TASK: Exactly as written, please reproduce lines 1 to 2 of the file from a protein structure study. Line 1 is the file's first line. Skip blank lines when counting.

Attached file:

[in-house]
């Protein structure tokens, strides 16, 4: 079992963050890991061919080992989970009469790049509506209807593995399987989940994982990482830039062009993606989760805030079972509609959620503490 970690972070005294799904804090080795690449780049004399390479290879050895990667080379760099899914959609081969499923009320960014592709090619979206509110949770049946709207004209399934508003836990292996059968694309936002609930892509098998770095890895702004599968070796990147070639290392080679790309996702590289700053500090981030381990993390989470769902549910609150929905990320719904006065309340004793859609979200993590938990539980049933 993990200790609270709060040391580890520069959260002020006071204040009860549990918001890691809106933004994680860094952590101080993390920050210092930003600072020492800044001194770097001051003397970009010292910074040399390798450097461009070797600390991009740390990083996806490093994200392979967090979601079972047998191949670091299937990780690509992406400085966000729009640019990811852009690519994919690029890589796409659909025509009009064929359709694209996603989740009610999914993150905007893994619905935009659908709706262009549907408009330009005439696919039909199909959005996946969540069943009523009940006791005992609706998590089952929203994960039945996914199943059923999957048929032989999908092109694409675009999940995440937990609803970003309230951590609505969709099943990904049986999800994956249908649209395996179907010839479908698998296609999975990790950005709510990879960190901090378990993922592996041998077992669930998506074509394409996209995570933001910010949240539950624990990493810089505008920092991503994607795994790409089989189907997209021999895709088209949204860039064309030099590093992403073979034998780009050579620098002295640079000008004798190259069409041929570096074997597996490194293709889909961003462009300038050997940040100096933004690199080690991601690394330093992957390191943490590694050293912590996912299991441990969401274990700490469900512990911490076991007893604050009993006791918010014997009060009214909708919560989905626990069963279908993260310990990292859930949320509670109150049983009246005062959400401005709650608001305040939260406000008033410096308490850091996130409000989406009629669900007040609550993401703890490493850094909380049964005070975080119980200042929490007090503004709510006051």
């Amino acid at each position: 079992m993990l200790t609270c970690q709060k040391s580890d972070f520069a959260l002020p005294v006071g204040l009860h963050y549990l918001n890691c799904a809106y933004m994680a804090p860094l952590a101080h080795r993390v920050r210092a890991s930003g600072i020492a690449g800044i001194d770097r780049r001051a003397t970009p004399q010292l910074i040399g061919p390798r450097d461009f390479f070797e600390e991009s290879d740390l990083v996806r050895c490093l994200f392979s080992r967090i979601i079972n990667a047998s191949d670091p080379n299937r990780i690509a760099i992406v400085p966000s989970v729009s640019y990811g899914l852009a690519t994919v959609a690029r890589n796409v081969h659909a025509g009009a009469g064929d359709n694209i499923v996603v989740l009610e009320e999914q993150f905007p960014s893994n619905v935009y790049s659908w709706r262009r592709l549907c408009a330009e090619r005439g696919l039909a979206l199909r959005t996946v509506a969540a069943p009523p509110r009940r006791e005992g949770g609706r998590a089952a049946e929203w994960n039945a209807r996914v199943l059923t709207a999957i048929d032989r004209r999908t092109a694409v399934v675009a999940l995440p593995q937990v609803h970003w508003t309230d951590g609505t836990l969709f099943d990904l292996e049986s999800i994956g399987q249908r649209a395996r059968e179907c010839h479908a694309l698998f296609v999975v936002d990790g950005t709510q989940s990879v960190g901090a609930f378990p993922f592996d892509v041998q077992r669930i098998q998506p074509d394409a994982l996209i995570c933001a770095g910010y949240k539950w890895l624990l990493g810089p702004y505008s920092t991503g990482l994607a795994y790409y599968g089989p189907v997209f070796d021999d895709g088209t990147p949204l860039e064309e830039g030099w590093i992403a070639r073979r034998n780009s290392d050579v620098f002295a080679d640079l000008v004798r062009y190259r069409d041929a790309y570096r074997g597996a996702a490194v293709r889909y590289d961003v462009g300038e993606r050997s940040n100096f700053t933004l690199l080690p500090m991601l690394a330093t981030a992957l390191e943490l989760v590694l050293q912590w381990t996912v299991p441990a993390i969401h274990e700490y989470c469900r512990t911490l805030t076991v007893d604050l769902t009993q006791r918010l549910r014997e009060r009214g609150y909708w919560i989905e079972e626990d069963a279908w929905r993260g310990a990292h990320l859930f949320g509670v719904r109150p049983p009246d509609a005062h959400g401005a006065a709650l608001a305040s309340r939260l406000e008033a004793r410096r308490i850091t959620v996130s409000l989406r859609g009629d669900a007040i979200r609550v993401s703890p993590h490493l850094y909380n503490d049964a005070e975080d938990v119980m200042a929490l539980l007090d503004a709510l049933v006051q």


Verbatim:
[in-house]
């Protein structure tokens, strides 16, 4: 079992963050890991061919080992989970009469790049509506209807593995399987989940994982990482830039062009993606989760805030079972509609959620503490 970690972070005294799904804090080795690449780049004399390479290879050895990667080379760099899914959609081969499923009320960014592709090619979206509110949770049946709207004209399934508003836990292996059968694309936002609930892509098998770095890895702004599968070796990147070639290392080679790309996702590289700053500090981030381990993390989470769902549910609150929905990320719904006065309340004793859609979200993590938990539980049933 993990200790609270709060040391580890520069959260002020006071204040009860549990918001890691809106933004994680860094952590101080993390920050210092930003600072020492800044001194770097001051003397970009010292910074040399390798450097461009070797600390991009740390990083996806490093994200392979967090979601079972047998191949670091299937990780690509992406400085966000729009640019990811852009690519994919690029890589796409659909025509009009064929359709694209996603989740009610999914993150905007893994619905935009659908709706262009549907408009330009005439696919039909199909959005996946969540069943009523009940006791005992609706998590089952929203994960039945996914199943059923999957048929032989999908092109694409675009999940995440937990609803970003309230951590609505969709099943990904049986999800994956249908649209395996179907010839479908698998296609999975990790950005709510990879960190901090378990993922592996041998077992669930998506074509394409996209995570933001910010949240539950624990990493810089505008920092991503994607795994790409089989189907997209021999895709088209949204860039064309030099590093992403073979034998780009050579620098002295640079000008004798190259069409041929570096074997597996490194293709889909961003462009300038050997940040100096933004690199080690991601690394330093992957390191943490590694050293912590996912299991441990969401274990700490469900512990911490076991007893604050009993006791918010014997009060009214909708919560989905626990069963279908993260310990990292859930949320509670109150049983009246005062959400401005709650608001305040939260406000008033410096308490850091996130409000989406009629669900007040609550993401703890490493850094909380049964005070975080119980200042929490007090503004709510006051």